Dr. Henry Alford summarized the early history of preterism this way: The Praeterist view found no favour, and was hardly so much as thought of, in the times of primitive Christianity. Those who lived near the date of the book itself had no idea that its groups of prophetic imagery were intended merely to describe things then passing, and to be in a few years completed.1Justin Martyr (c. 100-165), who would have been in a position to know believers who had lived through the events of Nero and the fall of Jerusalem, knows nothing of preterism:
Justin Martyr . . . certainly knew many believers who had lived through the events of A.D. 70. He also clearly regarded the second coming of Christ as a future event. . . . Justin, who could not have written much more than fifty years after the destruction of Jerusalem, still saw a future fulfillment of both the Tribulation prophecies and the return of Christ in glory. [emphasis added]2The Didache or Teaching of the Twelve (dated as early as A.D. 70 or soon thereafter) evidences a futurist interpretation of the Olivet Discourse, one of the favorite passages frequently used in support of the preterist view.3
Most cite the Spanish Jesuit Alcasar, who died in 1614, as the first real preterist.4 Even then, his development of a preterist interpretation is seen to be in response to the Reformers having identified Babylon with the Roman church and a need to provide an alternative understanding:
[Alcazars] work was not free from controversial bias. The Reformers had identified Babylon with the Roman church, and had succeeded in making the Revelation a powerful controversial weapon in their favor. In order to offset this interpretation, Alcazar attempted to show that Revelation had no application to the future. [emphasis added]5Tenney puts his finger on the heart-beat of preterism. The same motivation fueled Alcasar as modern preterists: a desire to show that what God appears to have predicted concerning the future is in fact not coming upon the earth. It is our conviction that preterism is helping to lay the groundwork to undermine the predictions of the book of Revelation so that a future apostate Church lacks an understanding of the anti-Christ role it occupies prior to His return.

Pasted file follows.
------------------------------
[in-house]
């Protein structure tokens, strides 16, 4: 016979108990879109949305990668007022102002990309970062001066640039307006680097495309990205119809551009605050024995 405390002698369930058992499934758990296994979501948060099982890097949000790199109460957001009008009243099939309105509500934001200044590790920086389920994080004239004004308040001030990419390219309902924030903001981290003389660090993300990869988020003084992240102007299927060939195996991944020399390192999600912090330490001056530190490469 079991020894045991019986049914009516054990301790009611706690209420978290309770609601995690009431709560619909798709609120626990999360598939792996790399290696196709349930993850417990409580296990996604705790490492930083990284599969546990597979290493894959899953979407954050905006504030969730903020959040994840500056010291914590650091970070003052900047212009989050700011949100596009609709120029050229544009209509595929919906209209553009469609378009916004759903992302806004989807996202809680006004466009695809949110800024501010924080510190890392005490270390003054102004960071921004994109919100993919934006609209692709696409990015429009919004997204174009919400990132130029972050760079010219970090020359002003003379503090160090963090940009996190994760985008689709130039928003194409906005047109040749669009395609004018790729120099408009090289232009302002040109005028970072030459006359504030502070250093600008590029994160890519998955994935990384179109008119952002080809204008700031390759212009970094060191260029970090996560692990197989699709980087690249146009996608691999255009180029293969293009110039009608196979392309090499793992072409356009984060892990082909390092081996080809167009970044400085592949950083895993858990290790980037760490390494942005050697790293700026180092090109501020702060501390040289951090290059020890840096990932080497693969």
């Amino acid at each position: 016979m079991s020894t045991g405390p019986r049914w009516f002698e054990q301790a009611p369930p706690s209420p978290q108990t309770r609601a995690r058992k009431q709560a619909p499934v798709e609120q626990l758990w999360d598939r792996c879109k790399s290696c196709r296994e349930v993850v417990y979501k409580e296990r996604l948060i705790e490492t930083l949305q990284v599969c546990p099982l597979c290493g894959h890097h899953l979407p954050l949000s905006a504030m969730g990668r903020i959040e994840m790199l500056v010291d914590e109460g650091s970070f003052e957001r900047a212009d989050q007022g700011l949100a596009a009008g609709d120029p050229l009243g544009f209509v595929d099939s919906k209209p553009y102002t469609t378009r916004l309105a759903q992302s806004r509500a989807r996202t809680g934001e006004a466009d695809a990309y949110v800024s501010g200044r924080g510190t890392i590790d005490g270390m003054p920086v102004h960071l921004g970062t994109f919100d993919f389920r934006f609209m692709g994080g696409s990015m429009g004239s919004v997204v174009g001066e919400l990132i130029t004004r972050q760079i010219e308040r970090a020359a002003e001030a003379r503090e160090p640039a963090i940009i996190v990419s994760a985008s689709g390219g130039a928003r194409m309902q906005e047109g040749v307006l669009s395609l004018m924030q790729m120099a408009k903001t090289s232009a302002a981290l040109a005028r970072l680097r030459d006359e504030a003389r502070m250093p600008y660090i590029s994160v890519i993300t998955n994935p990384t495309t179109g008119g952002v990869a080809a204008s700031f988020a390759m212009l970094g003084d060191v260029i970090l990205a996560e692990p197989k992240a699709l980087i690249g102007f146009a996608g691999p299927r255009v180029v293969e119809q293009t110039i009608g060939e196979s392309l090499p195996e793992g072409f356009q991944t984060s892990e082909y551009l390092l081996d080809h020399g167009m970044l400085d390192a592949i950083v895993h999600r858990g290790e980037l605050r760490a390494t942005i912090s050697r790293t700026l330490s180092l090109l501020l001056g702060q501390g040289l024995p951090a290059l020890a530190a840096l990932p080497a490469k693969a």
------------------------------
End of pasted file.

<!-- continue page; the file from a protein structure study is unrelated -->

It seems that the further we get from the events of Johns day, the more popular it becomes to understand events of his day as having fulfilled the predictions of the book of Revelation. But what is especially troubling about this trend is that evidence seems totally lacking that those much closer to the events and culture of Johns day had any notion of the preterist perspective:6
If the preterist contention that the prophecies of the Olivet Discourse and Revelation were fulfilled in the first century is true, then why is there no evidence that the early church understood these prophecies in this way? . . . There is zero indication, from known, extant writings, that anyone understood the New Testament prophecies from a preterist perspective.7
3 The full text of The Didache was rediscovered little more than a hundred years ago, in a codex found in Constantinople in 1873. This document proves that those who actually lived through the events of A.D. 70 regarded Matthew Mat. 24:29-31the entire Olivet Discourseas yet-unfulfilled prophecy.Ibid., 112.
4 [A] Spanish Jesuit, Alcasar (died 1614), was the first to interpret the entire premillennial part of Revelation (chaps. 4-19) as falling totally within the age of the Apocalyptist and the centuries immediately following. . . . Alcasar was a thoroughgoing preterist. Robert H. Mounce, The Book of Revelation (Grand Rapids, MI: William B. Eerdmans Publishing Co., 1977), 40-41.
6 Contrast the following statement with the claims of Gary North who writes in the publishers preface to Chilton: [the preterist] viewpoint is an old one, stretching back to the early church.David Chilton, The Days of Vengeance (Tyler, TX: Dominion Press, 1987), xv.